Monday, January 29, 2018

Good Morning Class...and Good Luck Part Two.

Recently I met with several fellow teachers for a book study group that was required by our district. The book, "The Differentiated Classroom" was an excellent book for starting discussions and is part of the latest trend or buzz word in education "Differentiation" - tailoring lessons to suit each individual learner. Two things stood out for me. One was that after reading many anecdotal accounts of well designed and differentiated classrooms our group talked about what we had read, and the first thing that came up was "Where are the students who throw their chairs against the wall?" "Where is the student who randomly yells or makes noises during class?" "Why are there no mentions of the six or eight students in the class who not only doing no work, but also breaking pencils or throwing erasers at other kids?" We were left to assume that the classrooms described in the book were either works of pure fiction or existed in some alternate universe devoid of special needs children or ones who choose for whatever reason to not follow expectations. Our take away was that it all sounded nice but since what was portrayed was so far from our reality it was hard to see how to make use of any of the ideas.
The book, which was highly touted by the district, talked of curriculum that followed the interests of the students and allowed for open exploration. One of the teachers in our group asked rather bluntly if we'd ever be allowed to do anything like this given that the demands on curriculum pacing are tied directly to testing and every student must complete the exact same classwork, the exact same tests in the same order and pacing as everyone else. The answer was an honest "No". Which obviously begs the question "Why are we reading something that explains a curriculum we can't actually teach?" Never mind the questions about whether or not the style of teaching is truly workable, or makes sense, we can't even begin to set up a system as described in the book. What was the purpose in reading this?
In my twenty plus in education I've seen many "latest and greatest" curriculums, theories and practices and that's not to mention the multitude of educational philosophies that appear in books and are the topic of deeply engaged conversation for the next day until replaced by something new.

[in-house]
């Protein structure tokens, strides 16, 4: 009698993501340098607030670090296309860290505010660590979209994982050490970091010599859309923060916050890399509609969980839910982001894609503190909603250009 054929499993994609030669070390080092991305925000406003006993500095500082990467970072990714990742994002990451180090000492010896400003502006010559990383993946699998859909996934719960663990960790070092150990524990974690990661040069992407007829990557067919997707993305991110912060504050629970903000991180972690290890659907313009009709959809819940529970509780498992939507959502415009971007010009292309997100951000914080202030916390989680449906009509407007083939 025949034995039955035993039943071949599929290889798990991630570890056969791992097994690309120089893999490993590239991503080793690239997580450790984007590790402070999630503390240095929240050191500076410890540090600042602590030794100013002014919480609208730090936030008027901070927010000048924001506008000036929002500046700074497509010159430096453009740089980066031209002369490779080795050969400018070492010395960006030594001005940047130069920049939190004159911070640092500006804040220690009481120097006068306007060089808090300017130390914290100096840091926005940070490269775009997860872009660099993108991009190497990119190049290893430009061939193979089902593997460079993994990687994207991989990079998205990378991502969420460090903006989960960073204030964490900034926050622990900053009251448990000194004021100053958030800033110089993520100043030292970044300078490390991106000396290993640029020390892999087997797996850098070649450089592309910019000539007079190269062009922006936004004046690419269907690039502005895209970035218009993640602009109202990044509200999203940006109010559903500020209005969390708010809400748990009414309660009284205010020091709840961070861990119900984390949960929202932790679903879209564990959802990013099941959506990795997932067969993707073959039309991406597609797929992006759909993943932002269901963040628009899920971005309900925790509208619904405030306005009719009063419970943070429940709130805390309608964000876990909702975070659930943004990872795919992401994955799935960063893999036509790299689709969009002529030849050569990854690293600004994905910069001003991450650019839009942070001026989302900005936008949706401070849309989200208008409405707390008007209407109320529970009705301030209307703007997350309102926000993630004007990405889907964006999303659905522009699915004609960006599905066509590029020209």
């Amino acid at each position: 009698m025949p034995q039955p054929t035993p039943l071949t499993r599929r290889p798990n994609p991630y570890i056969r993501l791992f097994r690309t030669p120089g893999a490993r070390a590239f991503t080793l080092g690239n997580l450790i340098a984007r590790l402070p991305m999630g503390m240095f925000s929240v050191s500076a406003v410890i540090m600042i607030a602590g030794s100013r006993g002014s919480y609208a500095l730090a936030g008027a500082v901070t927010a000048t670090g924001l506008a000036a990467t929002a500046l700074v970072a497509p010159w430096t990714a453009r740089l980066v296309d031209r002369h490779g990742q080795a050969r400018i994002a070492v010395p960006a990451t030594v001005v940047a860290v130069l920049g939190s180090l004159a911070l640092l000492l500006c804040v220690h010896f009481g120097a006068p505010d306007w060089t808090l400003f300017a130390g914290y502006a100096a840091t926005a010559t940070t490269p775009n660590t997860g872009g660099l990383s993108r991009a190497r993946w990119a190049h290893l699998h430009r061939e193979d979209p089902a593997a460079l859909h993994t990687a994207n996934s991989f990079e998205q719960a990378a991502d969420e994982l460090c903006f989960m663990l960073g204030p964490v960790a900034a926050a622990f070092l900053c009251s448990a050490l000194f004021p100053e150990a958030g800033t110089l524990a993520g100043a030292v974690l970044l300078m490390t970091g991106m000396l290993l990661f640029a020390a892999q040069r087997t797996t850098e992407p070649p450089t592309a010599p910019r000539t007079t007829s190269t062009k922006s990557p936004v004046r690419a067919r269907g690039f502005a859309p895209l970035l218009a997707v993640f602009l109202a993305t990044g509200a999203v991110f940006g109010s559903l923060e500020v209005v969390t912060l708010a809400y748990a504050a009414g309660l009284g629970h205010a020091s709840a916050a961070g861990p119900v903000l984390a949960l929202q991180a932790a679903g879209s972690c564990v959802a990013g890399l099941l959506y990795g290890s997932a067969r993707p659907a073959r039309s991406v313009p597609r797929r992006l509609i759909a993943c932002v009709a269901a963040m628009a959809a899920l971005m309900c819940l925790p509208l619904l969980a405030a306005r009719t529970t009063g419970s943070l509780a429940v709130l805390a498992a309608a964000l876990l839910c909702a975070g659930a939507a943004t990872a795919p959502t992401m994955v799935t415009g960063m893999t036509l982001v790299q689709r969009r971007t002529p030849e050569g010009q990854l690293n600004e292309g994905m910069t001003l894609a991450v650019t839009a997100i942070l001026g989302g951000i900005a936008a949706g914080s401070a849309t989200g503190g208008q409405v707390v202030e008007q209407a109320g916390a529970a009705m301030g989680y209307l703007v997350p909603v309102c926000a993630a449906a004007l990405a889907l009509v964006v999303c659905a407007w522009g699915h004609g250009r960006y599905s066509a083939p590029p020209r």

Strangely enough, if my grandmother who taught elementary school seventy years ago could be transported magically into a fifth grade classroom at my school, apart from the laptop, she'd have no problem fitting in - "We're studying multi-digit multiplication, okay!" So little has really changed. And yet we're constantly bombarded with ideas and suggestions, many of which are promoted as the best thing since sliced bread while in most cases there's no chance that the ideas will actually be implemented either because it's impossible in the current structure of schools or because when push comes to shove those in authority don't really like the idea or don't understand what it implies.
When Writing Workshop was the hot new style of literacy instruction I took a job at an elementary school where they were thrilled that I had previously worked at the Reading and Writing Project at Columbia University where the actual text books the school would be using were written. The principal was pretty much horrified to discover what Writing Workshop actually entailed once I got there. They had been excited to have an expert in the latest, greatest trend, the only problem was no one really had any idea about what they were promoting.
Do other fields have this problem? A constant bouncing about to the latest idea, shifting resources and energies back and forth only to come back to more or less the same model as before? Any study of history will show that the basic best practices of education haven't changed since the days of Plato. Of course a serious and honest assessment of that fact would cause panic in the education publishing field, but who are we supposed to be serving here?

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